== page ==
How I Write a Novel

1) carefully outline a plot from beginning to end, with thoroughly drawn-out characters, relationships, conflicts, and outcomes.
2) create chapter summaries from the outline and check them carefully for errors in logic, consistency, etc.
3) using the chapter summaries, start writing the actual text
4) discover to my horror almost immediately mammoth problems exist in all of my careful planning: characters wouldn’t/couldn’t do this, storyline points I thought would flow seamlessly with the overall themes instead run into lonely cul-de-sacs, planned actions can’t by any stretch of the imagination physically occur in the geometric spaces I’d (not) diligently mapped out, events that I breezily templated as commonsensical are encumbered with a galaxy of ridiculous qualities each requiring several more chapters of backstory to even remotely make sense, etc.
5) develop writer’s block and insomnia
6) begin wasting my precious writing time reading Wikipedia pages on the stars of moronic sitcoms from the sixties
7) start writing in the chapters anyway in bursts of unconstrained prose, without bothering with spelling, grammar, or rational order.
8 decide the writing life is not for me. Stare blankly out the train window. Or into the mirror, noting perpetual hangdog expression, thickening bags of skin under my eyes, scrofulous skin.
9) go back and read the sophomoric gibberish I extruded and start to tear out my hair but realize not enough hair is left to grasp onto.
10) spy a sentence that actually isn’t bad and also contains a nugget of information that turns on a light in my brain regarding the solution to one or more of the problems from step 4. Prune or rephrase all the gibberish and retain the sliver of good.
11) back on the horse, trudge forth, begin literally dreaming I’m a character in the book or I’m the director of the film version, which leads to more problem discoveries, solutions, and refinements.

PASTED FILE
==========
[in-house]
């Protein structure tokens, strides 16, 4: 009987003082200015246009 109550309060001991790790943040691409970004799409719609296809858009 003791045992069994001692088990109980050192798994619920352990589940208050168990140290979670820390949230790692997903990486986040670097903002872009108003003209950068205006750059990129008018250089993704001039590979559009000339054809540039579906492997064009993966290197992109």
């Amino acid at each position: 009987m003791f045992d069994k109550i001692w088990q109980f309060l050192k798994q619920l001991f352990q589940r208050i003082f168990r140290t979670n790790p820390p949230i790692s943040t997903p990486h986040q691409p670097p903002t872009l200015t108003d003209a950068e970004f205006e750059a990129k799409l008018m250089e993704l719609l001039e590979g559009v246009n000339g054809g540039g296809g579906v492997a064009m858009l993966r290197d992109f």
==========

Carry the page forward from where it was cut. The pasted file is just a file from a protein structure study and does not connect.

12) repeat all the steps above, not necessarily in the same order. Until the f*&king novel is done.
13) literally die from anxiety when the book is exposed to the public.
14) vow never to write again
15) start writing a new book

4 thoughts on “How I Write a Novel

  1. I’m not such a tight planner as you seem to be. Before starting writing, I set up a plot-line, do some character development and research for my world building. Before starting a new chapter, I do this again. Nevertheless, on my last occasion I had the same experience as you had; plot-lines didn’t come together. Looked back into my planning and discovered I didn’t develop two subplots into the previous chapter. So it was back to the previous chapter (I usually write a book from chapter one to the end), revise, improve, self-edit, send to editor, revise again, etc…

    Liked by 1 person

  2. Thanks for the good chuckle! I go through all of these stages too… and it’s especially funny how steps 14 and 15 provide the best explanation for why we writers keep on doing the crazy things that we do.

    Liked by 1 person

  3. Why have you been following my writing plan?

    Except for #6, which for me would be repeatedly watching and/or looking up info on old Star Trek episodes I’ve already seen a zillion times in the vague hopes that I will brainstorm new scifi plot and tech ideas…

    Liked by 1 person

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